Customer Service Skills That Lead to Customer Satisfaction

Customer Service Skills That Lead to Customer SatisfactionAs a customer service professional, what can you do to enhance customer satisfaction and build a lasting relationship with your customers? If you answered “improve your customer service skills and knowledge,” you are correct. Unfortunately, many managers and their organizations do not take the time to invest in employee knowledge and skill building. Often, supervisors are not taught how to effectively coach and mentor employees and ongoing customer service skills training is neglected for all employee levels. Cost and time constraints are two common excuses for both of these failures. The ultimate result is lowered employee morale, high turnover, lowered customer satisfaction and increased customer churn rates.

If you find yourself in a situation in which customer service skills training is not being provided, take responsibility for your own professional development. There are many options for gaining, updating or upgrading your knowledge and skills.

The key to improving the chances of providing stellar service to your customers is to focus on personal motivation and continually strive to improve your own knowledge and customer service skills.

The following are specific areas that can lead to improved quality of customer service.

Customer service skills.  No matter whether you serve internal or external customers, you are in the “people” business. To be successful in interacting with others, you must be able to communicate verbally and nonverbally, actively listen, empathize, question in a non-threatening manner, provide appropriate feedback, and demonstrate that you have their best interests at heart. All of these skills take conscious effort on your part after you learn how to use them.

Enhanced knowledge of diversity. The world is continuing to evolve related to interactions between a variety of people. This means that for you to be effective in delivering effective service, you must first understand the needs, wants and expectations of various groups. To help accomplish this: (1) Learn as much as you can about the cultural backgrounds, values and beliefs of customer groups with whom you are likely to encounter, (2) Explore differences and similarities of people from various generations,  (3) Identify preferences of customers based on their genders, age, and ability levels, and (4) Recognize that people have different behavioral style preferences that affect the manner in which they react in various situations. All of these crucial components can impact customer-provider interactions. By increasing your awareness about interpersonal dynamics, you can potentially become a more effective customer service provider.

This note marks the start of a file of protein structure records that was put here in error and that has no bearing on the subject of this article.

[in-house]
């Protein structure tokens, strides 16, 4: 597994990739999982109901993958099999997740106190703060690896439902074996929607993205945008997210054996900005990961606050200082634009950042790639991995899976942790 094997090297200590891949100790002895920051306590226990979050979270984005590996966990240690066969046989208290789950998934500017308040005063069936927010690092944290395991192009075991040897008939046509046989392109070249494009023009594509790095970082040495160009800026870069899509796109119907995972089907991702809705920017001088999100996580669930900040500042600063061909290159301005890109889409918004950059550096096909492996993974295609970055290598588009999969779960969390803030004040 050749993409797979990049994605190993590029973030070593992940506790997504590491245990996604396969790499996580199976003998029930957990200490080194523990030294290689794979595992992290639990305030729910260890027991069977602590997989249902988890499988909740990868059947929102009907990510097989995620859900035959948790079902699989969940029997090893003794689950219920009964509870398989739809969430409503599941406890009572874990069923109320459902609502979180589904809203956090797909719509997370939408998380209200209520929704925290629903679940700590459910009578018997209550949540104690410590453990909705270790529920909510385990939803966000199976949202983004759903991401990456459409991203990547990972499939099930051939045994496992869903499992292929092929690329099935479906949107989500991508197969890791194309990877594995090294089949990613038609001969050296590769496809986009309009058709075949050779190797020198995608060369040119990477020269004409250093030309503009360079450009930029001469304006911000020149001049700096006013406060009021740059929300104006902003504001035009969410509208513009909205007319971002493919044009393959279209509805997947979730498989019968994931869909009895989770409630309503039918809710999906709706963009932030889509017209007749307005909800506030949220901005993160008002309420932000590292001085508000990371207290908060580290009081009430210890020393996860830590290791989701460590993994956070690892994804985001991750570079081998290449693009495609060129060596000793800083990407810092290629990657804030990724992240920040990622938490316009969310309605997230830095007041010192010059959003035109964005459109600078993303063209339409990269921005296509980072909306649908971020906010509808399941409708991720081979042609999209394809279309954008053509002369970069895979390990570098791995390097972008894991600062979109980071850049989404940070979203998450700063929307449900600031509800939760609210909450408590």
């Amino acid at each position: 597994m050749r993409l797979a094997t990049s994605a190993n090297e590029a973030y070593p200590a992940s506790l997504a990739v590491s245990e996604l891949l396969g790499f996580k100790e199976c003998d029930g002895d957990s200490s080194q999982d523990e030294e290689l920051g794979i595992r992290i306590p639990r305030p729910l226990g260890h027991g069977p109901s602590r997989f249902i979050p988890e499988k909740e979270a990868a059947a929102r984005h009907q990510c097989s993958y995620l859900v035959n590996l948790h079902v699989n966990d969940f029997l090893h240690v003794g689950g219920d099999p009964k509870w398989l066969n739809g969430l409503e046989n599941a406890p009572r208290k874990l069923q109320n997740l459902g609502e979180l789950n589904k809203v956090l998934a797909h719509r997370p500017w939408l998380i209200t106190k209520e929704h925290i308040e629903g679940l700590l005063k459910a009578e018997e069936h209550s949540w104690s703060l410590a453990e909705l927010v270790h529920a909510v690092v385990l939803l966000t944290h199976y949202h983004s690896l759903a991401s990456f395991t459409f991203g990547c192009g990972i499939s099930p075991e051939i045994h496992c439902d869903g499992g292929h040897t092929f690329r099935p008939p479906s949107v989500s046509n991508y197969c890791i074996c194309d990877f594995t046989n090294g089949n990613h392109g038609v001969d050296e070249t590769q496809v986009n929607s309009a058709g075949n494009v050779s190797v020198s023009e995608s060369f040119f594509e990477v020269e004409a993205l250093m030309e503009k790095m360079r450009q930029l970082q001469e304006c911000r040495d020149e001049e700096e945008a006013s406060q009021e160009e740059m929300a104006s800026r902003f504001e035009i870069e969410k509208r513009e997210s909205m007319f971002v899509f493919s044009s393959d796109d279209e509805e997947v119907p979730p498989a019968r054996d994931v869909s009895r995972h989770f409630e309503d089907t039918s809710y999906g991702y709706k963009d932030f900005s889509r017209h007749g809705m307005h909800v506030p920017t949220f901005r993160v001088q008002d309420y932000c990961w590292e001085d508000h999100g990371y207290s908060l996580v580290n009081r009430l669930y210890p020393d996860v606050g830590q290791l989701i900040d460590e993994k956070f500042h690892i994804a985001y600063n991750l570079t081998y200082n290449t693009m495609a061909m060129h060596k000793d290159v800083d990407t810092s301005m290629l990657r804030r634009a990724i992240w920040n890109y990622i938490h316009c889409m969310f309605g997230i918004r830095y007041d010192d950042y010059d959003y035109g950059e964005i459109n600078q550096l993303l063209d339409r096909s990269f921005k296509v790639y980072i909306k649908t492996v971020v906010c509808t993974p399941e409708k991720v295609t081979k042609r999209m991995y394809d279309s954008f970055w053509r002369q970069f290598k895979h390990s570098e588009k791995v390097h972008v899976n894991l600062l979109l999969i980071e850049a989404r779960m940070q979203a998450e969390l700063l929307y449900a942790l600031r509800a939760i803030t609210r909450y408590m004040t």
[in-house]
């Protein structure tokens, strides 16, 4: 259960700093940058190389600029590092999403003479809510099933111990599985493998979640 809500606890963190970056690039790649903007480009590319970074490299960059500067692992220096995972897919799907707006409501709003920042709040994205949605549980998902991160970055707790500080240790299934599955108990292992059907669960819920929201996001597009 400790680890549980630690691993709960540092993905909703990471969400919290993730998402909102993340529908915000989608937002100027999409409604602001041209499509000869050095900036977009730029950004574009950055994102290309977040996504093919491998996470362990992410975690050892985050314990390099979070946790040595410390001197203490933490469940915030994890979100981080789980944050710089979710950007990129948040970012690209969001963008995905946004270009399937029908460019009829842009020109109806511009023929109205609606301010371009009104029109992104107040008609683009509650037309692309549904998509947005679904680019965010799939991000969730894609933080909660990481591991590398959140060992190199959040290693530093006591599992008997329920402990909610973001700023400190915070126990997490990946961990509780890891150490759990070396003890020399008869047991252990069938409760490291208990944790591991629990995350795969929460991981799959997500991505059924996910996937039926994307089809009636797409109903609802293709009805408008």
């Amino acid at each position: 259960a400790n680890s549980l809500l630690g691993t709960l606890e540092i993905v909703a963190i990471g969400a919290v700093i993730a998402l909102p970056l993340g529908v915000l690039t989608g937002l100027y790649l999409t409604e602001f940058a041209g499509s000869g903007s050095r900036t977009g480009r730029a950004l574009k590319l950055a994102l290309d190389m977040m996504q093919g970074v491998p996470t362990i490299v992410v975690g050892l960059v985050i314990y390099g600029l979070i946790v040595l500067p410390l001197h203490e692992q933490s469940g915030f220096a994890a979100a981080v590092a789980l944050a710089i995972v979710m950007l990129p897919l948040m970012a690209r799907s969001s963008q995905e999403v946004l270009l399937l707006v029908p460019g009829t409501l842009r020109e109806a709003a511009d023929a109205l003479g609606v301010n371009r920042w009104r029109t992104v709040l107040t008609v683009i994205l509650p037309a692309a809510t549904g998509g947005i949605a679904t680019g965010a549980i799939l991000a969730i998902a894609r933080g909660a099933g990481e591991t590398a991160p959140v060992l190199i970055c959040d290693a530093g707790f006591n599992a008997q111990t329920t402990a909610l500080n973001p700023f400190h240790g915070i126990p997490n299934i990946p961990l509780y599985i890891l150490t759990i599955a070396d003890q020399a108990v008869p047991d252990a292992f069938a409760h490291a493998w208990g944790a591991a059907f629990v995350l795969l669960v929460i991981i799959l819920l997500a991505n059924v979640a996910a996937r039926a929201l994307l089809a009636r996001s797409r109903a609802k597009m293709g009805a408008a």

Organizational and product knowledge. One of the most frustrating things that a customer can experience is an unprepared service professional. This is one who does not know what his or her organization is about, the features, benefits and functioning of products sold, and services offered. Typically, these areas are addressed briefly in new hire orientation and in information provided online or in materials provided to employees. Take the time to familiarize yourself with all of these components of the customer service process so that you are prepared to answer questions from customers and offer appropriate options when the time arises.

For additional ideas on how to improve your customer service skills and improve customer satisfaction, search those topics on this blog.

What skills do you believe are crucial for enhancing customer satisfaction?

About admin

Bob Lucas has been a trainer, presenter and adult educator for over four decades. He who has written hundreds of articles on training, writing, self-publishing and workplace learning skills and issues. He is also an award-winning author who has written thirty-three books on topics such as, customer service, brain based learning and creative training strategies, interpersonal communication, diversity, and supervisory skills. Additionally, he has contributed articles, chapters and activities to eighteen compilation books. Bob retired from the U.S. Marine Corps in 1991 after twenty-two years of active and reserve service.
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